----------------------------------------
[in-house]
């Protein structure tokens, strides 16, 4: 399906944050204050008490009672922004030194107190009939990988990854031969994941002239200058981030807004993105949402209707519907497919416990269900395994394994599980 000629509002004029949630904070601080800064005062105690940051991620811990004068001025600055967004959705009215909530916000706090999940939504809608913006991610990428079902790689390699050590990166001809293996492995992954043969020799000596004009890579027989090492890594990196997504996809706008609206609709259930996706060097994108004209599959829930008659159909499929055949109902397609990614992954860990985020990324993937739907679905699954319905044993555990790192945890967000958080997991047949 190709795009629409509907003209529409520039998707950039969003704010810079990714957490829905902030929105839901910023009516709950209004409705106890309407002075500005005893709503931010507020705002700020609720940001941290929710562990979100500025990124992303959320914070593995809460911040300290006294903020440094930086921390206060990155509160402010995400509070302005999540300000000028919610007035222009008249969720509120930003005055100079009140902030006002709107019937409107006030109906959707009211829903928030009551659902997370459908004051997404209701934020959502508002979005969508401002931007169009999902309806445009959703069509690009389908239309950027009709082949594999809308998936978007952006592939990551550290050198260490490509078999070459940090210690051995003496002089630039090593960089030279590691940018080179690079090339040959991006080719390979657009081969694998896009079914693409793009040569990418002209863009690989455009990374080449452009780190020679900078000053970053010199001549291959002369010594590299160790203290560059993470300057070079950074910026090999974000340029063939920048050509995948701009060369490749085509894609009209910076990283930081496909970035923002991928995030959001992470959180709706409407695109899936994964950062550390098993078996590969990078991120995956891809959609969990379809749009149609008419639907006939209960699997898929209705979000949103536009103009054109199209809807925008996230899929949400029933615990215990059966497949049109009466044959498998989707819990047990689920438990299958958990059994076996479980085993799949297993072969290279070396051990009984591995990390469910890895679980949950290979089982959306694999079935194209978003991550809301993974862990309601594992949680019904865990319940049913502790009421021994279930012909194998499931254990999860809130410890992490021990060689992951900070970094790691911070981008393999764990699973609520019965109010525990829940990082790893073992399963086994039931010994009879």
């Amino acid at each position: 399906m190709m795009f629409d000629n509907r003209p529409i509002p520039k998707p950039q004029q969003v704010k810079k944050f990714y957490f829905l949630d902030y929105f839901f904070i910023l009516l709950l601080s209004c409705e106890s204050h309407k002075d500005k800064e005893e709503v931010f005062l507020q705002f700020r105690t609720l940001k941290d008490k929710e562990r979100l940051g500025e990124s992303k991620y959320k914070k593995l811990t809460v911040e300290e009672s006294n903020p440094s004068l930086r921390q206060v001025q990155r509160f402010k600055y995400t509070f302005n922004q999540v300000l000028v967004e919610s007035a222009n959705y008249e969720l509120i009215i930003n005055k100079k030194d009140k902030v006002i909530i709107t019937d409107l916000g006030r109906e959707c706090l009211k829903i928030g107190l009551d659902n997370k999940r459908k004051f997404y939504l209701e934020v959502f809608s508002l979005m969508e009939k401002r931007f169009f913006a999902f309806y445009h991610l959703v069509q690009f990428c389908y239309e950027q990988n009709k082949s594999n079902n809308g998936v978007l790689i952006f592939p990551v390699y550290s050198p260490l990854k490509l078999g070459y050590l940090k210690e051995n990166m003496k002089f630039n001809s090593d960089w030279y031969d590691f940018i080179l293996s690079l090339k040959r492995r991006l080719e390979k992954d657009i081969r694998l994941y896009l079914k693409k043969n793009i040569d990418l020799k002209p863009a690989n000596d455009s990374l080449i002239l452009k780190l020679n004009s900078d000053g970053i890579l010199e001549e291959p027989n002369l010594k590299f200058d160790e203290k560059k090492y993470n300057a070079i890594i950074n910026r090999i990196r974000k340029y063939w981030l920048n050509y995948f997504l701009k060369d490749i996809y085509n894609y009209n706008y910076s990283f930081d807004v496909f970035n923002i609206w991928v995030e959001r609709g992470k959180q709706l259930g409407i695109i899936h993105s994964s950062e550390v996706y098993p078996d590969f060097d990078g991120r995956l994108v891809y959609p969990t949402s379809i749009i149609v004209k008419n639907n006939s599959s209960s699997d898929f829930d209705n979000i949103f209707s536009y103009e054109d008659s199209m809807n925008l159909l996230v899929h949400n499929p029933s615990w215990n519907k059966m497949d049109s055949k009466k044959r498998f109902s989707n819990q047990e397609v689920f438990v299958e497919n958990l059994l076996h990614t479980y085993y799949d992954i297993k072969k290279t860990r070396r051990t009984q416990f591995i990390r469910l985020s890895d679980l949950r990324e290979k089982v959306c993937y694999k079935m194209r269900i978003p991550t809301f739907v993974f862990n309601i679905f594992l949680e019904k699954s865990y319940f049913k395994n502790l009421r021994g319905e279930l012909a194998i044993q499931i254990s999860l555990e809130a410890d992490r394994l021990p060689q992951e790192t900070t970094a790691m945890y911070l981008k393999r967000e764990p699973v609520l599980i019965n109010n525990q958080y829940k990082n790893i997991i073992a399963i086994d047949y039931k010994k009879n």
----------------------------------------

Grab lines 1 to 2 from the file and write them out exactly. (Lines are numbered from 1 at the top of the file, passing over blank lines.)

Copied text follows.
[in-house]
């Protein structure tokens, strides 16, 4: 399906944050204050008490009672922004030194107190009939990988990854031969994941002239200058981030807004993105949402209707519907497919416990269900395994394994599980 000629509002004029949630904070601080800064005062105690940051991620811990004068001025600055967004959705009215909530916000706090999940939504809608913006991610990428079902790689390699050590990166001809293996492995992954043969020799000596004009890579027989090492890594990196997504996809706008609206609709259930996706060097994108004209599959829930008659159909499929055949109902397609990614992954860990985020990324993937739907679905699954319905044993555990790192945890967000958080997991047949 190709795009629409509907003209529409520039998707950039969003704010810079990714957490829905902030929105839901910023009516709950209004409705106890309407002075500005005893709503931010507020705002700020609720940001941290929710562990979100500025990124992303959320914070593995809460911040300290006294903020440094930086921390206060990155509160402010995400509070302005999540300000000028919610007035222009008249969720509120930003005055100079009140902030006002709107019937409107006030109906959707009211829903928030009551659902997370459908004051997404209701934020959502508002979005969508401002931007169009999902309806445009959703069509690009389908239309950027009709082949594999809308998936978007952006592939990551550290050198260490490509078999070459940090210690051995003496002089630039090593960089030279590691940018080179690079090339040959991006080719390979657009081969694998896009079914693409793009040569990418002209863009690989455009990374080449452009780190020679900078000053970053010199001549291959002369010594590299160790203290560059993470300057070079950074910026090999974000340029063939920048050509995948701009060369490749085509894609009209910076990283930081496909970035923002991928995030959001992470959180709706409407695109899936994964950062550390098993078996590969990078991120995956891809959609969990379809749009149609008419639907006939209960699997898929209705979000949103536009103009054109199209809807925008996230899929949400029933615990215990059966497949049109009466044959498998989707819990047990689920438990299958958990059994076996479980085993799949297993072969290279070396051990009984591995990390469910890895679980949950290979089982959306694999079935194209978003991550809301993974862990309601594992949680019904865990319940049913502790009421021994279930012909194998499931254990999860809130410890992490021990060689992951900070970094790691911070981008393999764990699973609520019965109010525990829940990082790893073992399963086994039931010994009879």